On Saturday night in Miami, the United States Men’s National Team dug out a 1-0 victory against Honduras, the first win under new head coach Jurgen Klinsmann. However, the victory revealed several deficiencies in the U.S. team.
Honduras, one of America’s biggest competitors for one of CONCACAF’s three World Cup spots, was missing several of its key players and still managed to outshoot the U.S. Without U.S. netminder Tim Howard putting on another world-class display, the U.S. would surely have fallen.
It is frightening to think how dependent the U.S. is on Howard and how many games are won because he bails the U.S. out of its mistakes. When Howard does have an average game (think the U.S. v. Ghana in the World Cup last summer), the U.S. loses.
The U.S. backline looked unstable for long stretches, and despite sub-par performances in two of Klinsmann’s previous games at the helm, Michael Orozco Fiscal was once again included in the starting lineup. Orozco struggled for much of the game, getting caught out of position and getting beat in 1 v. 1 situations. Although he was replaced at the half in a move that made it seem like Klinsmann had realized his mistake, it was later revealed that Orozco was replaced because of an injury.
Despite an average performance against Honduras, our best center defender over the past several years has been Carlos Bocanegra. The struggle has been to find him a consistent partner. With the return of an in-form Oguchi Onyewu, and solid outings from Clarence Goodson over the past year, the problem would seem to be solved. However, neither Gooch, nor Goodson, are noted for their possession play out the back, something Klinsmann clearly wants.
In addition to fielding Orozco, Klinsmann made another mistake not starting in-form center midfielder Michael Bradley, and instead going with Kyle Beckerman. While Beckerman has looked solid in his USMNT displays of late, he does not have the ability or experience Bradley has at the international level.
On top of the roster decisions, Klinsmann’s 4-3-3 formation once again resulted in the U.S. struggling for long stretches to establish possession, ironic considering the system is geared for just that. Klinsmann, instead of acknowledging that most U.S. players do not have the tactical acumen for the system, has shockingly decided to blame the U.S.’s lack of possession on the team’s fitness level. Klinsmann acknowledged as much when he said he spent much of his time in this week’s training camp two-a-days working on the team’s fitness levels in an effort to improve the team’s possession. However, the team’s players are all seasoned professionals, most playing 90 minutes week in and week out with their clubs.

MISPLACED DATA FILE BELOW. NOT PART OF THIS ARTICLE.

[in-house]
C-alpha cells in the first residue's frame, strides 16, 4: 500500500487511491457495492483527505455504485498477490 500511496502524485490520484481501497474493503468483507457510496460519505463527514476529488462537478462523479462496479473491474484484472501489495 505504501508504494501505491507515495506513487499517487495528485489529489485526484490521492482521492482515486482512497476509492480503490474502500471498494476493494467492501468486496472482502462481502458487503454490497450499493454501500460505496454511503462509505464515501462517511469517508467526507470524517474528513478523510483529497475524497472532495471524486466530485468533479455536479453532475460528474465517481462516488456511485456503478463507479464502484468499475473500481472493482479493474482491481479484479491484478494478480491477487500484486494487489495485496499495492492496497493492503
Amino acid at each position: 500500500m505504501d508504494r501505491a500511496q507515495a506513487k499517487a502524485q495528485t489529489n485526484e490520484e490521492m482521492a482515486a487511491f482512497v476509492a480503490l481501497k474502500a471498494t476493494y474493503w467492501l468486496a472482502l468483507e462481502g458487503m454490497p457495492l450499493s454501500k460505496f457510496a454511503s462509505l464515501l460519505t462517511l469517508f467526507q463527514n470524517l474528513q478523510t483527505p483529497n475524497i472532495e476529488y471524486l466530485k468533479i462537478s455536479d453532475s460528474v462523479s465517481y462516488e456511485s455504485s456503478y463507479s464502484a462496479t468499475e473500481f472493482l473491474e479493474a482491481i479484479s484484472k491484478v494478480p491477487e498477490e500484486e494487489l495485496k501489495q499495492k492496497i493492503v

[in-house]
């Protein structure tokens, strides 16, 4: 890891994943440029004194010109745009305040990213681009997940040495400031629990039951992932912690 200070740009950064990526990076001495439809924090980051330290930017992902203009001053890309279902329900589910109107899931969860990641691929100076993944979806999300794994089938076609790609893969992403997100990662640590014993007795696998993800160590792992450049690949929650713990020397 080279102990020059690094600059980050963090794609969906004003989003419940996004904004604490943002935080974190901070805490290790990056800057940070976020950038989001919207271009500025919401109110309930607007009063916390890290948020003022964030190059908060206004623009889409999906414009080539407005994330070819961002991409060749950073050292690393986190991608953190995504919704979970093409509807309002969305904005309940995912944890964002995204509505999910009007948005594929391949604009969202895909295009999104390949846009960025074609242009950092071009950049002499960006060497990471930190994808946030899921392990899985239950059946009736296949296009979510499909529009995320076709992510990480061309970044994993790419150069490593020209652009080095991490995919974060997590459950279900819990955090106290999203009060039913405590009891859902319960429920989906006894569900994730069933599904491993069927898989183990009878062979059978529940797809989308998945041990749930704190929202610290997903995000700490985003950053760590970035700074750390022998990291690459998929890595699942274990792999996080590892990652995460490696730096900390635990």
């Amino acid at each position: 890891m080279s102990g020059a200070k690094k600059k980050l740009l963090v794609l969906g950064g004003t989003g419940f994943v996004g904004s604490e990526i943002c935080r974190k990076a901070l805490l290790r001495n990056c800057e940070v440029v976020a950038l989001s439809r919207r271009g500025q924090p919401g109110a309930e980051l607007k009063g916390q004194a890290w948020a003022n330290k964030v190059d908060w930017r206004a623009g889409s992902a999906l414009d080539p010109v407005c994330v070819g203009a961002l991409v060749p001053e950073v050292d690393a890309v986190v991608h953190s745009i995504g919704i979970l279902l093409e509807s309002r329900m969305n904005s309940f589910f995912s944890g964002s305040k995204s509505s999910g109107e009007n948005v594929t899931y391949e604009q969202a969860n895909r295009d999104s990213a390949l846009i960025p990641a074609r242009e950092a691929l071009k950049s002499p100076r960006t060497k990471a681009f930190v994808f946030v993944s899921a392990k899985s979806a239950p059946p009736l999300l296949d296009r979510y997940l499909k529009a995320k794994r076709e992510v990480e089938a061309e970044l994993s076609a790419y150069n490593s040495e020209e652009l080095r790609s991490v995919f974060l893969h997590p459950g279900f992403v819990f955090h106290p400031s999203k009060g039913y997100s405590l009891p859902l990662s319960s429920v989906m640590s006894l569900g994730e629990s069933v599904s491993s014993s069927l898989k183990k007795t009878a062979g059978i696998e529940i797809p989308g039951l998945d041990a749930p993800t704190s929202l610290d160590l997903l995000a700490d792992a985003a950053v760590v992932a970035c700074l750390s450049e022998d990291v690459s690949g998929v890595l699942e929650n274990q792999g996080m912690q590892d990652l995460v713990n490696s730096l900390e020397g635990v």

The problem is not the player’s fitness level, it is the system itself, which does not take advantage of the U.S.’s personnel. Coaches who show tactical inflexibility usually do not last long. It is up to each coach to design a system to take advantage of the talents of its best players. While it is admirable that Klinsmann is trying to institute a more appealing style of football, the U.S. is not there yet.
While acknowledging Klinsmann’s mistakes, there are also several things for which he should be commended. Clint Dempsey, playing the attacking midfield role, appeared to be playing a bit higher than in his previous outing at the position, which put him in a better position to support the lone striker and get into dangerous scoring positions.
Klinsmann has also obviously inspired the German-American population, not only solidifying the commitment of a seemingly wavering Timothy Chandler, but bringing in Daniel Williams and soon Fabian Johnson. One of Klinsmann’s biggest upsides as coach of the USMNT is his playing reputation and ability to attract top talent from America’s large multi-national player pool. Klinsmann also deserves credit for bringing along Brek Shea who, despite a bad miss on Saturday, has shown flashes of becoming the next big American talent.
If Klinsmann can begin to learn from his mistakes and make the necessary adjustments, the U.S. should be in a good place entering World Cup qualifying next summer. If he doesn’t, the U.S. could be in danger of missing out for the first time since 1986.
John D. Halloran